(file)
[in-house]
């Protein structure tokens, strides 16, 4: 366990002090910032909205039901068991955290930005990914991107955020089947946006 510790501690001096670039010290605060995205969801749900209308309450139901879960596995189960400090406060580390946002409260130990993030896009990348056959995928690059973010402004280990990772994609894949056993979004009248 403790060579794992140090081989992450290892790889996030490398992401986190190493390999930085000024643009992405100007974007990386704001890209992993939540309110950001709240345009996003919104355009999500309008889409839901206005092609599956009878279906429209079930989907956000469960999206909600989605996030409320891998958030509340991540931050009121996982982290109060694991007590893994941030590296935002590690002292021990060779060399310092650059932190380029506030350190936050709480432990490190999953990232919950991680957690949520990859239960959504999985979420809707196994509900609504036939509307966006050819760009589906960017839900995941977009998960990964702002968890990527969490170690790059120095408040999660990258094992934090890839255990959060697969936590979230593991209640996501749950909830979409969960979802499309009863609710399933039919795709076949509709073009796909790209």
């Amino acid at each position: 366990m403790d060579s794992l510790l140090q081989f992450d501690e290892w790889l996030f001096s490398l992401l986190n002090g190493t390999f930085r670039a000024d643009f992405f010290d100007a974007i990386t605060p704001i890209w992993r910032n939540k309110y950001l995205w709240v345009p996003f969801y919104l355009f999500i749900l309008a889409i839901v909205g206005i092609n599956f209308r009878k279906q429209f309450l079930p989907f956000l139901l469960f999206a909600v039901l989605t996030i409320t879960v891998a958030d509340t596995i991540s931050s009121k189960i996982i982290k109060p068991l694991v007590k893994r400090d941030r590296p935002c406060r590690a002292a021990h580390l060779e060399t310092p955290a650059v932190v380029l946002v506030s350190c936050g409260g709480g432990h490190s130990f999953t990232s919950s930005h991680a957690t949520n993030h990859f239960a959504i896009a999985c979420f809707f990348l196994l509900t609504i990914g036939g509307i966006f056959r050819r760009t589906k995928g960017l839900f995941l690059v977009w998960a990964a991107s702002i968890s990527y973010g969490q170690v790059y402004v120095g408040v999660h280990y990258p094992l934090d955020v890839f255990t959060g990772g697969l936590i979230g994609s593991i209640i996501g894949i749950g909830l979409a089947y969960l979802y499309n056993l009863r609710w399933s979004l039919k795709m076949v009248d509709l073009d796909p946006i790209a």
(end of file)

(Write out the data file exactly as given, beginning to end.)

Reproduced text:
[in-house]
């Protein structure tokens, strides 16, 4: 366990002090910032909205039901068991955290930005990914991107955020089947946006 510790501690001096670039010290605060995205969801749900209308309450139901879960596995189960400090406060580390946002409260130990993030896009990348056959995928690059973010402004280990990772994609894949056993979004009248 403790060579794992140090081989992450290892790889996030490398992401986190190493390999930085000024643009992405100007974007990386704001890209992993939540309110950001709240345009996003919104355009999500309008889409839901206005092609599956009878279906429209079930989907956000469960999206909600989605996030409320891998958030509340991540931050009121996982982290109060694991007590893994941030590296935002590690002292021990060779060399310092650059932190380029506030350190936050709480432990490190999953990232919950991680957690949520990859239960959504999985979420809707196994509900609504036939509307966006050819760009589906960017839900995941977009998960990964702002968890990527969490170690790059120095408040999660990258094992934090890839255990959060697969936590979230593991209640996501749950909830979409969960979802499309009863609710399933039919795709076949509709073009796909790209």
């Amino acid at each position: 366990m403790d060579s794992l510790l140090q081989f992450d501690e290892w790889l996030f001096s490398l992401l986190n002090g190493t390999f930085r670039a000024d643009f992405f010290d100007a974007i990386t605060p704001i890209w992993r910032n939540k309110y950001l995205w709240v345009p996003f969801y919104l355009f999500i749900l309008a889409i839901v909205g206005i092609n599956f209308r009878k279906q429209f309450l079930p989907f956000l139901l469960f999206a909600v039901l989605t996030i409320t879960v891998a958030d509340t596995i991540s931050s009121k189960i996982i982290k109060p068991l694991v007590k893994r400090d941030r590296p935002c406060r590690a002292a021990h580390l060779e060399t310092p955290a650059v932190v380029l946002v506030s350190c936050g409260g709480g432990h490190s130990f999953t990232s919950s930005h991680a957690t949520n993030h990859f239960a959504i896009a999985c979420f809707f990348l196994l509900t609504i990914g036939g509307i966006f056959r050819r760009t589906k995928g960017l839900f995941l690059v977009w998960a990964a991107s702002i968890s990527y973010g969490q170690v790059y402004v120095g408040v999660h280990y990258p094992l934090d955020v890839f255990t959060g990772g697969l936590i979230g994609s593991i209640i996501g894949i749950g909830l979409a089947y969960l979802y499309n056993l009863r609710w399933s979004l039919k795709m076949v009248d509709l073009d796909p946006i790209a």